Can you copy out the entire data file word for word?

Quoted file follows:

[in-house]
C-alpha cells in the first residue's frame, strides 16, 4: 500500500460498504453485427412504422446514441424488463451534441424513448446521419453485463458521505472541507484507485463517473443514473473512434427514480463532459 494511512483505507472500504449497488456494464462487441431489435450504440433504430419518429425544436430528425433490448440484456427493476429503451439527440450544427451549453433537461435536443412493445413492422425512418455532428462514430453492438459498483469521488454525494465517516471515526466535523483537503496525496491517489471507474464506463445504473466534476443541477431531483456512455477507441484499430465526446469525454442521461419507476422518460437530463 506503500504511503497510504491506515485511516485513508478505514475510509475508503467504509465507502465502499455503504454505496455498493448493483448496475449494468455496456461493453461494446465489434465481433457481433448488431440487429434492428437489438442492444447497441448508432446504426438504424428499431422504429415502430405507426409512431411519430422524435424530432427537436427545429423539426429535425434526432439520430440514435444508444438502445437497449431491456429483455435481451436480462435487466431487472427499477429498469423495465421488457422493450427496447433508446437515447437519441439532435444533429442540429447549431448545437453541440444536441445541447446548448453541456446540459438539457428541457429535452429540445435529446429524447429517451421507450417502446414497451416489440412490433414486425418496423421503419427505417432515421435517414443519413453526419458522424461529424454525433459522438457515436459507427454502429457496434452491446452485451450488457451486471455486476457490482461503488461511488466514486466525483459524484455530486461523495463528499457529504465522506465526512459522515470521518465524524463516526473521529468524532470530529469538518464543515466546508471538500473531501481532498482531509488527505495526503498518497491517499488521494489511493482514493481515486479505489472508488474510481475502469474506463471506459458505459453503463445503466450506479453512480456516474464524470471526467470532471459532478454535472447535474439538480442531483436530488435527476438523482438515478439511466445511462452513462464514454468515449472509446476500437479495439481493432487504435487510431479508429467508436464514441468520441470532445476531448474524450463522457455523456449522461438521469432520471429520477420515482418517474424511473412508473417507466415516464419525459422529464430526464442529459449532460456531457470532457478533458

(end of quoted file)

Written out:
[in-house]
C-alpha cells in the first residue's frame, strides 16, 4: 500500500460498504453485427412504422446514441424488463451534441424513448446521419453485463458521505472541507484507485463517473443514473473512434427514480463532459 494511512483505507472500504449497488456494464462487441431489435450504440433504430419518429425544436430528425433490448440484456427493476429503451439527440450544427451549453433537461435536443412493445413492422425512418455532428462514430453492438459498483469521488454525494465517516471515526466535523483537503496525496491517489471507474464506463445504473466534476443541477431531483456512455477507441484499430465526446469525454442521461419507476422518460437530463 506503500504511503497510504491506515485511516485513508478505514475510509475508503467504509465507502465502499455503504454505496455498493448493483448496475449494468455496456461493453461494446465489434465481433457481433448488431440487429434492428437489438442492444447497441448508432446504426438504424428499431422504429415502430405507426409512431411519430422524435424530432427537436427545429423539426429535425434526432439520430440514435444508444438502445437497449431491456429483455435481451436480462435487466431487472427499477429498469423495465421488457422493450427496447433508446437515447437519441439532435444533429442540429447549431448545437453541440444536441445541447446548448453541456446540459438539457428541457429535452429540445435529446429524447429517451421507450417502446414497451416489440412490433414486425418496423421503419427505417432515421435517414443519413453526419458522424461529424454525433459522438457515436459507427454502429457496434452491446452485451450488457451486471455486476457490482461503488461511488466514486466525483459524484455530486461523495463528499457529504465522506465526512459522515470521518465524524463516526473521529468524532470530529469538518464543515466546508471538500473531501481532498482531509488527505495526503498518497491517499488521494489511493482514493481515486479505489472508488474510481475502469474506463471506459458505459453503463445503466450506479453512480456516474464524470471526467470532471459532478454535472447535474439538480442531483436530488435527476438523482438515478439511466445511462452513462464514454468515449472509446476500437479495439481493432487504435487510431479508429467508436464514441468520441470532445476531448474524450463522457455523456449522461438521469432520471429520477420515482418517474424511473412508473417507466415516464419525459422529464430526464442529459449532460456531457470532457478533458